Why cryogenically cooled, thin crystals handle extremely high power densities

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Recently, a new type of cryogenically cooled high heat load monochromator was proposed and, developed at Argonne National Laboratory and tested at European Synchrotron Radiation Facility (ESRF.) These tests showed that powers of 153 W and power densities of 450 W/mm{sup 2} cause only negligible strain. These powers and power densities are larger than will be absorbed by the first crystal on an undulator beamline at the Advanced Photon Source (APS). In our earlier work we suggested that the crystal might show strain at much lower values of the powers and power densities. We now can explain the ESRF results ... continued below

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12 p.

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Knapp, G.S.; Jennings, G. & Beno, M.A. September 1, 1995.

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Recently, a new type of cryogenically cooled high heat load monochromator was proposed and, developed at Argonne National Laboratory and tested at European Synchrotron Radiation Facility (ESRF.) These tests showed that powers of 153 W and power densities of 450 W/mm{sup 2} cause only negligible strain. These powers and power densities are larger than will be absorbed by the first crystal on an undulator beamline at the Advanced Photon Source (APS). In our earlier work we suggested that the crystal might show strain at much lower values of the powers and power densities. We now can explain the ESRF results in terms of the unique role the negative thermal expansion coefficient of Si plays in minimizing strain.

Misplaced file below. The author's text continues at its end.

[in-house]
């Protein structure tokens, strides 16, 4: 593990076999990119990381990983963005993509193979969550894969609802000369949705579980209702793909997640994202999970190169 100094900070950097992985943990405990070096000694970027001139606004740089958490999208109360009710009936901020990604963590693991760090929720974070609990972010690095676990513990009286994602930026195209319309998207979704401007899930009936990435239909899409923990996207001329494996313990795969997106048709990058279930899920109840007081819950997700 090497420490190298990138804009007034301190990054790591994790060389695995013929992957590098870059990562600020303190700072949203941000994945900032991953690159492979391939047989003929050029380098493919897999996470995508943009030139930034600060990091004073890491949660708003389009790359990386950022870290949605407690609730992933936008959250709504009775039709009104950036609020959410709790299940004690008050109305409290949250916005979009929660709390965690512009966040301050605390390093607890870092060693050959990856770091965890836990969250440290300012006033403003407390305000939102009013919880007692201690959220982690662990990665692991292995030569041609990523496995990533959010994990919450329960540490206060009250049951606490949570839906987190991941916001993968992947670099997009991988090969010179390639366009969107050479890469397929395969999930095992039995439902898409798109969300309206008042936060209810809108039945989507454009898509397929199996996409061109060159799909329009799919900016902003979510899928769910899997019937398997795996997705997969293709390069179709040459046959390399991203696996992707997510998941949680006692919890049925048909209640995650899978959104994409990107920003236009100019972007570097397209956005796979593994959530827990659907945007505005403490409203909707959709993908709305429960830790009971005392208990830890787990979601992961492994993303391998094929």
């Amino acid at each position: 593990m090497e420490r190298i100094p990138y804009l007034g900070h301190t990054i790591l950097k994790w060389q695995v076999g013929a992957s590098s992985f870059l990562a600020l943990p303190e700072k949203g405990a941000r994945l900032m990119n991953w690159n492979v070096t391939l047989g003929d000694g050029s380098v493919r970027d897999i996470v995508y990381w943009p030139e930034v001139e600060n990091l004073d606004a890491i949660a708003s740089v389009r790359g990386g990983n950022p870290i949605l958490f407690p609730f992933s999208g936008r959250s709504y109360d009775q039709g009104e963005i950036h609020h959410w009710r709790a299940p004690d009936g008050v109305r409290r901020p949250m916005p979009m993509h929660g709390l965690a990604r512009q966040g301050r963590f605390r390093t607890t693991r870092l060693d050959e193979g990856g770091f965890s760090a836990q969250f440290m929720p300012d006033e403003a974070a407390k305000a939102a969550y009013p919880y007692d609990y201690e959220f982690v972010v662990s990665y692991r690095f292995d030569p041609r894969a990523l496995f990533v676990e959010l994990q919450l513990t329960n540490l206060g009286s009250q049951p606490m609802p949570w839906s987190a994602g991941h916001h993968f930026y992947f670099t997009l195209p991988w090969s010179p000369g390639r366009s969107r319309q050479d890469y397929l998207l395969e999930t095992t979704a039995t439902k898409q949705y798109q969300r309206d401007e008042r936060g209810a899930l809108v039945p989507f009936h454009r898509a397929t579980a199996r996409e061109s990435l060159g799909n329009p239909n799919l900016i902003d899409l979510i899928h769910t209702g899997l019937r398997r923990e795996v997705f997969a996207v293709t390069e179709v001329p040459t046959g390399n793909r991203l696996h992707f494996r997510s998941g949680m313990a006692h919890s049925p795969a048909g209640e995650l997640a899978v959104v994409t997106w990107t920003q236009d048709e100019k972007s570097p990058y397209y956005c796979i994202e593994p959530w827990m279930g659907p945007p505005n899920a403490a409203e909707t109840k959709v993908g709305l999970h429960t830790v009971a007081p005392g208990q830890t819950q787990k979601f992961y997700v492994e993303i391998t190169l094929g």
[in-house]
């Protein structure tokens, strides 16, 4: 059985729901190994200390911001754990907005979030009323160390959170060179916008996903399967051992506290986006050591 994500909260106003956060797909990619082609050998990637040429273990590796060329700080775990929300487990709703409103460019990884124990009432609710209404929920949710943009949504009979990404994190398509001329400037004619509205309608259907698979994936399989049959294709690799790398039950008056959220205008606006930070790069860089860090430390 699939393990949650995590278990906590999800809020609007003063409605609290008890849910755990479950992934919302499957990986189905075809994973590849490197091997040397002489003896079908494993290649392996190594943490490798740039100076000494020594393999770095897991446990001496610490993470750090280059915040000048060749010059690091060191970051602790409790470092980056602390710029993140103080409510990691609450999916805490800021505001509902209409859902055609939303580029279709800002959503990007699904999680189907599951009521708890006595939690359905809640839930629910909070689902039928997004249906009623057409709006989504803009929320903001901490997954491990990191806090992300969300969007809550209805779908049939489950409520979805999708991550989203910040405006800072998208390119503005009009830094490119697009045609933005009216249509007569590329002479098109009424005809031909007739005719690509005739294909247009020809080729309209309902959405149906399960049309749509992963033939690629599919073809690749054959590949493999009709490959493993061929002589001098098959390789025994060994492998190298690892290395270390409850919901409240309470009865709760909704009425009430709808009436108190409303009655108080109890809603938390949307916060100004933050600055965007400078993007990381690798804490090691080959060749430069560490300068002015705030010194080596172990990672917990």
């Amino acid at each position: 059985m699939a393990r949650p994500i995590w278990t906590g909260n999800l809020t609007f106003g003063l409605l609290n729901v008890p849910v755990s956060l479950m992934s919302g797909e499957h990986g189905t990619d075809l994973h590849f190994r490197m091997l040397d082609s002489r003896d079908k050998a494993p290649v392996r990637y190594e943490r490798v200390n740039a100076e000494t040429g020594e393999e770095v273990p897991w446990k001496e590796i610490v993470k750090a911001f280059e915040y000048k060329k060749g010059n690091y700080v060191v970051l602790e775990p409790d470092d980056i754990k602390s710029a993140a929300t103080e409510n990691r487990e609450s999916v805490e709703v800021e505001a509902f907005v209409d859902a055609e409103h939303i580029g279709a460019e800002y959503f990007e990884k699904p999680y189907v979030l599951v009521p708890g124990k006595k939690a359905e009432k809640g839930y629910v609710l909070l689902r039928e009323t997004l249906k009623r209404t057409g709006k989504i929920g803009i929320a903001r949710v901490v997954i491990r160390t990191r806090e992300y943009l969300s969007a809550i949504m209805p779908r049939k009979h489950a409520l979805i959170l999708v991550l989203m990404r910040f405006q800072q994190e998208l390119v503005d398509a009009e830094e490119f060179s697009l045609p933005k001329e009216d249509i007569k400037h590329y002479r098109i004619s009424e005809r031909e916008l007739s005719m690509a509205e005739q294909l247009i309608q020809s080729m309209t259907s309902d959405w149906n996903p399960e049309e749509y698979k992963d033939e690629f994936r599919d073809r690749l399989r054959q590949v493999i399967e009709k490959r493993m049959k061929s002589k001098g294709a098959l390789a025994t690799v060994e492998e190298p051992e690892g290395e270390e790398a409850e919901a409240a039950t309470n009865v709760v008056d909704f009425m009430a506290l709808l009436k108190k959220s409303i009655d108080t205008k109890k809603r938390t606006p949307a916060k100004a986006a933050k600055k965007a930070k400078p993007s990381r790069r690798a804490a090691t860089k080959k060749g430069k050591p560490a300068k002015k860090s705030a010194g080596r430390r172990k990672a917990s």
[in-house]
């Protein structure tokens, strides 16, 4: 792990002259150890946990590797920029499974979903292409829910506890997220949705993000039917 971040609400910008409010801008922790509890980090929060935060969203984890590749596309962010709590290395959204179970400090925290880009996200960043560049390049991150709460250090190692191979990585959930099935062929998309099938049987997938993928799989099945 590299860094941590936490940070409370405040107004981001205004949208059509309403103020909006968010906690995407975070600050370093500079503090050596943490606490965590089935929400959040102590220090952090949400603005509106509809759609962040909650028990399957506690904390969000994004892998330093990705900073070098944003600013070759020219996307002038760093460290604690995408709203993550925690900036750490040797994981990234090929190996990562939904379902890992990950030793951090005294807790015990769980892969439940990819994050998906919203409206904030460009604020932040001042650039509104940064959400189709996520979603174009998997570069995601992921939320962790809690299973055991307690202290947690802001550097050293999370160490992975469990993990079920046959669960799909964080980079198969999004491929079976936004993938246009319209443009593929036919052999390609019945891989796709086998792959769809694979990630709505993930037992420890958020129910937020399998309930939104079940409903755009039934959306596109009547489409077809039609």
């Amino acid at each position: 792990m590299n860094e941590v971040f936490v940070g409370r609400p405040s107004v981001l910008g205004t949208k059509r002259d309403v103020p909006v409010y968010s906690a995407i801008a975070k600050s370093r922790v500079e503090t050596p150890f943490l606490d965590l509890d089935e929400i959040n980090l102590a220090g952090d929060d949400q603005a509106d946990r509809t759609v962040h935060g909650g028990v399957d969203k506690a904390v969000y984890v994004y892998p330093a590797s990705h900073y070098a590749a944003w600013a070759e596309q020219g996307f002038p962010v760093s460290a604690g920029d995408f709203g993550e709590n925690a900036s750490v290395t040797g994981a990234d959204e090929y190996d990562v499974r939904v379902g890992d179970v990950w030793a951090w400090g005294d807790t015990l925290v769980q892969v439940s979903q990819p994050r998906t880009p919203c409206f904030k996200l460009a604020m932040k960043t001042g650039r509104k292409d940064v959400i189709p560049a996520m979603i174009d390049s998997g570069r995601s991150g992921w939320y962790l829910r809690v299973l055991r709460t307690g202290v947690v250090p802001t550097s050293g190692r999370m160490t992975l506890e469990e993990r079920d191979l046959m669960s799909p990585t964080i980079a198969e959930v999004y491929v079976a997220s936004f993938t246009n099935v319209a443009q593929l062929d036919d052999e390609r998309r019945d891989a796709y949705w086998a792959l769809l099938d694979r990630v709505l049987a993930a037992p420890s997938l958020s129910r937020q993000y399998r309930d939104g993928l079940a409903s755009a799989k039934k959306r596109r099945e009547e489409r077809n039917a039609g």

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12 p.

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OSTI as DE96007244

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  • SRI `95: synchrotron radiation instrumentation symposium and the 7. users meeting for the advanced photon source (APS), Argonne, IL (United States), 16-20 Oct 1995

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  • Other: DE96007244
  • Report No.: ANL/MSD/CP--87985
  • Report No.: CONF-9510119--28
  • Grant Number: W-31109-ENG-38
  • Office of Scientific & Technical Information Report Number: 206984
  • Archival Resource Key: ark:/67531/metadc671225

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  • September 1, 1995

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  • June 29, 2015, 9:42 p.m.

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  • Dec. 16, 2015, 4:52 p.m.

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Knapp, G.S.; Jennings, G. & Beno, M.A. Why cryogenically cooled, thin crystals handle extremely high power densities, article, September 1, 1995; Illinois. (digital.library.unt.edu/ark:/67531/metadc671225/: accessed September 25, 2017), University of North Texas Libraries, Digital Library, digital.library.unt.edu; crediting UNT Libraries Government Documents Department.